Researchers from Bern have developed a method to simplify the search for Earth-like planets: By using new theoretical models they rule out the possibility of Earth-like conditions, and therefore life, on certain planets outside our solar system - and limit their search by doing so.
Astronomers at ESO have captured the best image so far of the clouds around the star cluster NGC 3572. This image shows how these clouds of gas and dust have been sculpted into bubbles, arcs and the odd features known as elephant trunks by the stellar winds flowing from this gathering of hot stars. The brightest of these cluster stars are much heavier than the Sun and will end their short lives as supernova explosions.
Brown researchers have helped to confirm the idea that the surface of Phobos contains tons of dust, soil, and rock blown off the Martian surface by large projectile impacts. That means a sample-return mission planned by the Russian space agency could sample two celestial bodies for the price of one.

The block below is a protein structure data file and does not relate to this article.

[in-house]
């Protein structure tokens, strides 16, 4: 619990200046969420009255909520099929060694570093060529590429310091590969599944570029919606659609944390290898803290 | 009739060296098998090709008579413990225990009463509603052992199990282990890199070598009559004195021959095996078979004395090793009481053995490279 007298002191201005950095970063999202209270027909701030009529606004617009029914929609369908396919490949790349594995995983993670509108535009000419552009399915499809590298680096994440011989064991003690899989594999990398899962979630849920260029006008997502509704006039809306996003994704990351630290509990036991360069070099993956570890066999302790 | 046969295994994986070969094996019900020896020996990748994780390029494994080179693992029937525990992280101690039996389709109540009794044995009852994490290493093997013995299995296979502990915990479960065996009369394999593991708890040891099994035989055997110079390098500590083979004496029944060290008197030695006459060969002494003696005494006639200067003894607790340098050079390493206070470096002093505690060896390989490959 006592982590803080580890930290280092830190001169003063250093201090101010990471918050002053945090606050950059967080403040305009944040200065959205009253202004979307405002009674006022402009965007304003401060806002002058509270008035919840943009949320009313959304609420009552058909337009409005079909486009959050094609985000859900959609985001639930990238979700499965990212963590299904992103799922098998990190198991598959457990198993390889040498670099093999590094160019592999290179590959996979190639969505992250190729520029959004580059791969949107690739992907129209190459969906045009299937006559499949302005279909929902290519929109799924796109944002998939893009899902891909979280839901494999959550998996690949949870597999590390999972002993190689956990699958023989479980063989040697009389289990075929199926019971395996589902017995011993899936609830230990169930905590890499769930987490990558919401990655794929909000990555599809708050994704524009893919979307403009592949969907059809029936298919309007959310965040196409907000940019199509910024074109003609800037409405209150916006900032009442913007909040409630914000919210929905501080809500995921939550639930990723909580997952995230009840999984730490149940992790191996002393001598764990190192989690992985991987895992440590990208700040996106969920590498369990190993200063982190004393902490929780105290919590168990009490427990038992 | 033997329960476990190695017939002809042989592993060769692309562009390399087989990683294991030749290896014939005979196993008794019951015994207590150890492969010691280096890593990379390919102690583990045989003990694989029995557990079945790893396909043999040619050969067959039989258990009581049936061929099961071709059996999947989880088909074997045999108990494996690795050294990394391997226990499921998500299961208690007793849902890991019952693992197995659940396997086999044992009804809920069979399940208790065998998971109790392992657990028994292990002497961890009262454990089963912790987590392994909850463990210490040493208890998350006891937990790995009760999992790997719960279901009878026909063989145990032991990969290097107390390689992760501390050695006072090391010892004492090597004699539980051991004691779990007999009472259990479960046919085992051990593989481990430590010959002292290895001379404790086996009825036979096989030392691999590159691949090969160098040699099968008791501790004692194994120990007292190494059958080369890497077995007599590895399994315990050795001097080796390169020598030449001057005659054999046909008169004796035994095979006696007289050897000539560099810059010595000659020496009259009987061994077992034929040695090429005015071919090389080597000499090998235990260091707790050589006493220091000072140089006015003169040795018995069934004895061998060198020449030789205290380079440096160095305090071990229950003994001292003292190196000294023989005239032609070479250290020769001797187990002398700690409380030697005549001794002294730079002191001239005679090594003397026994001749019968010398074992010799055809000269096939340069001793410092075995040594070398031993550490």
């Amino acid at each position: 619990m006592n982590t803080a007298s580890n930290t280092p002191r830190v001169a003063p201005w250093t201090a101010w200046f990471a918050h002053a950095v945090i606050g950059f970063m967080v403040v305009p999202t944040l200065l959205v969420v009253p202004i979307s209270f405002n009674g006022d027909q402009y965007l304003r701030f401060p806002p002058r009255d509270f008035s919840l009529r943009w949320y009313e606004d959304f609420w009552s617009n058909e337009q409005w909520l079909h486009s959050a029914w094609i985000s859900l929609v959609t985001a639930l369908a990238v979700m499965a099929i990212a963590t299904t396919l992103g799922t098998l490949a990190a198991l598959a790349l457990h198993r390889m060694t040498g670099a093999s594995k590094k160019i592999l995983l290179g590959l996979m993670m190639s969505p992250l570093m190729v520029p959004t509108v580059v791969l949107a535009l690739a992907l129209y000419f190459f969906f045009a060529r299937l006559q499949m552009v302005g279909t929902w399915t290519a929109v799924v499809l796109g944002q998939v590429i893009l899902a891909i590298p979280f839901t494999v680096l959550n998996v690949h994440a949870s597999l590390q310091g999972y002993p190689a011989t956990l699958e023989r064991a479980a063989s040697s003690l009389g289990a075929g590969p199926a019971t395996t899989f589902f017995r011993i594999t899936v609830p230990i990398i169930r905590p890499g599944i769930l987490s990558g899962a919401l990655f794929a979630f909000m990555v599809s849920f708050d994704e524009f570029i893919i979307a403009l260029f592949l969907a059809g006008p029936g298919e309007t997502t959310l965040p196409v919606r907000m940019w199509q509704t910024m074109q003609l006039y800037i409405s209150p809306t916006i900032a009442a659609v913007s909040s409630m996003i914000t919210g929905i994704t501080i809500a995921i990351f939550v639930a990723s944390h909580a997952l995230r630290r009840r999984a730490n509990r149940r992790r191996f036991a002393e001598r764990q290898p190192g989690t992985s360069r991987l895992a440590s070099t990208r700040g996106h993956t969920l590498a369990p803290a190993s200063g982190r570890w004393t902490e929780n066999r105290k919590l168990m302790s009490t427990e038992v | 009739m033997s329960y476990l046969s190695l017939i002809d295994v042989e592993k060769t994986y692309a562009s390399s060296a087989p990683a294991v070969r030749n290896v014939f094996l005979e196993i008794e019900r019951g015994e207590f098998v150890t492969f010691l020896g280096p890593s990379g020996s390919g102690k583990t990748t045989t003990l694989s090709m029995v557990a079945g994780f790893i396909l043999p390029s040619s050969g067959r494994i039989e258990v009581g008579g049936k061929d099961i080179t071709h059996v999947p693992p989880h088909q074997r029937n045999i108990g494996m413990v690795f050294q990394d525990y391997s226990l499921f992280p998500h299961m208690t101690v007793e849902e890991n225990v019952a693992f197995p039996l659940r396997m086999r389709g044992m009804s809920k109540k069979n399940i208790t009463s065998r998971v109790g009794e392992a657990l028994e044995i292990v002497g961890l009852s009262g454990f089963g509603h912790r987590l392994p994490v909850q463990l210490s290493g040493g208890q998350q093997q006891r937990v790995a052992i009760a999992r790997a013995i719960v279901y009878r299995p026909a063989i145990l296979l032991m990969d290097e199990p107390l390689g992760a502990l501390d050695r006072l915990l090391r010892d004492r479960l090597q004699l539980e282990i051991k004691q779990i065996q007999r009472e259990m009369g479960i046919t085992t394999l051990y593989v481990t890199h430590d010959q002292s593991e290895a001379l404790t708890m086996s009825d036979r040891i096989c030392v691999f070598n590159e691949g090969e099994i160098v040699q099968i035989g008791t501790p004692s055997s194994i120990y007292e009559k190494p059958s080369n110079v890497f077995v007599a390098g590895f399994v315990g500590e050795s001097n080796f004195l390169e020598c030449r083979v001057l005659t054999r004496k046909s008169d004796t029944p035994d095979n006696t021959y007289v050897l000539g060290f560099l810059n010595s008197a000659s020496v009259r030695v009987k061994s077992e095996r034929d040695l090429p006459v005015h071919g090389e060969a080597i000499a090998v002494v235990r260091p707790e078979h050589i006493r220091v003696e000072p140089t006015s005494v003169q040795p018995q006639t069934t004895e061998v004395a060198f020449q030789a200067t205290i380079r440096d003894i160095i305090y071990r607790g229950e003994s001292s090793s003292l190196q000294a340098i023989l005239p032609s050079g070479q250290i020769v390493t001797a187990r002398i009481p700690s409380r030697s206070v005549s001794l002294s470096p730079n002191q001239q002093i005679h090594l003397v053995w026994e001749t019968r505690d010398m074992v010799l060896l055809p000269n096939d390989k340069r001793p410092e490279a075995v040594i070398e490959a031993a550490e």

Astronomers viewing our solar system's asteroid belt with NASA's Hubble Space Telescope have seen for the first time an asteroid with six comet-like tails of dust radiating from it like spokes on a wheel.
Over billions of years, small black holes can slowly grow into supermassive black holes by taking on mass from their surroundings, and also by merging with other black holes. But this slow process can't explain how supermassive black holes existing in the early universe would have formed less than one billion years after the Big Bang. New findings from a group of Caltech researchers help to test a model that solves this problem.
Last year when a team of astronomers led by a Michigan State University professor discovered two black holes in a collection of stars known as a globular cluster, they weren't sure if their presence was a common occurrence or a unique stroke of luck.
A team of astronomers from the National Astronomical Observatory of Japan and the University of Hyogo used the Subaru Prime Focus Camera (Suprime-Cam) mounted on the Subaru Telescope to observe faint asteroids with highly inclined orbits. They found that a smaller fraction of tiny bodies occur among high-inclination asteroids than those near the ecliptic plane.